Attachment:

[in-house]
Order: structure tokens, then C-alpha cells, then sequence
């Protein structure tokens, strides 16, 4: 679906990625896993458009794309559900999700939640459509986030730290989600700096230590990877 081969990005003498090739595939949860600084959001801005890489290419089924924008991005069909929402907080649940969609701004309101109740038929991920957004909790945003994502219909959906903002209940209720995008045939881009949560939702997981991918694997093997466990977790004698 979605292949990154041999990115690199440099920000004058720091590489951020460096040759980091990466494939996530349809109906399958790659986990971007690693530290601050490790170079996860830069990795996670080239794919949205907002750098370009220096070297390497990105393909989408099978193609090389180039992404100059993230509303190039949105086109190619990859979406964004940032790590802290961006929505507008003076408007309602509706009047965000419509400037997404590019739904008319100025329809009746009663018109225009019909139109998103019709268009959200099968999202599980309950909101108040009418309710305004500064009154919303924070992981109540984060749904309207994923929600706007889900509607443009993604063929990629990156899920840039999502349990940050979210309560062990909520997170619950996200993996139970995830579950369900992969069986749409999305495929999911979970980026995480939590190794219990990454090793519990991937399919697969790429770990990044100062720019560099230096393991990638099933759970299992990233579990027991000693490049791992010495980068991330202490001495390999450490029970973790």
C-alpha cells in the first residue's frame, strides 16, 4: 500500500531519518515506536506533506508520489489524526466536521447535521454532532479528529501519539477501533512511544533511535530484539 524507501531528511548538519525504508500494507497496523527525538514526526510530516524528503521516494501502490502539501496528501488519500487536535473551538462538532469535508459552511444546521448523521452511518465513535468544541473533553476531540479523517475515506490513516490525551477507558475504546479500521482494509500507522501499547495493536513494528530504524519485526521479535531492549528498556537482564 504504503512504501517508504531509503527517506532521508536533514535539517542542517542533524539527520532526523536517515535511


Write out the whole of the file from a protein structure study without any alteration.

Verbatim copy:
[in-house]
Order: structure tokens, then C-alpha cells, then sequence
């Protein structure tokens, strides 16, 4: 679906990625896993458009794309559900999700939640459509986030730290989600700096230590990877 081969990005003498090739595939949860600084959001801005890489290419089924924008991005069909929402907080649940969609701004309101109740038929991920957004909790945003994502219909959906903002209940209720995008045939881009949560939702997981991918694997093997466990977790004698 979605292949990154041999990115690199440099920000004058720091590489951020460096040759980091990466494939996530349809109906399958790659986990971007690693530290601050490790170079996860830069990795996670080239794919949205907002750098370009220096070297390497990105393909989408099978193609090389180039992404100059993230509303190039949105086109190619990859979406964004940032790590802290961006929505507008003076408007309602509706009047965000419509400037997404590019739904008319100025329809009746009663018109225009019909139109998103019709268009959200099968999202599980309950909101108040009418309710305004500064009154919303924070992981109540984060749904309207994923929600706007889900509607443009993604063929990629990156899920840039999502349990940050979210309560062990909520997170619950996200993996139970995830579950369900992969069986749409999305495929999911979970980026995480939590190794219990990454090793519990991937399919697969790429770990990044100062720019560099230096393991990638099933759970299992990233579990027991000693490049791992010495980068991330202490001495390999450490029970973790």
C-alpha cells in the first residue's frame, strides 16, 4: 500500500531519518515506536506533506508520489489524526466536521447535521454532532479528529501519539477501533512511544533511535530484539 524507501531528511548538519525504508500494507497496523527525538514526526510530516524528503521516494501502490502539501496528501488519500487536535473551538462538532469535508459552511444546521448523521452511518465513535468544541473533553476531540479523517475515506490513516490525551477507558475504546479500521482494509500507522501499547495493536513494528530504524519485526521479535531492549528498556537482564 504504503512504501517508504531509503527517506532521508536533514535539517542542517542533524539527520532526523536517515535511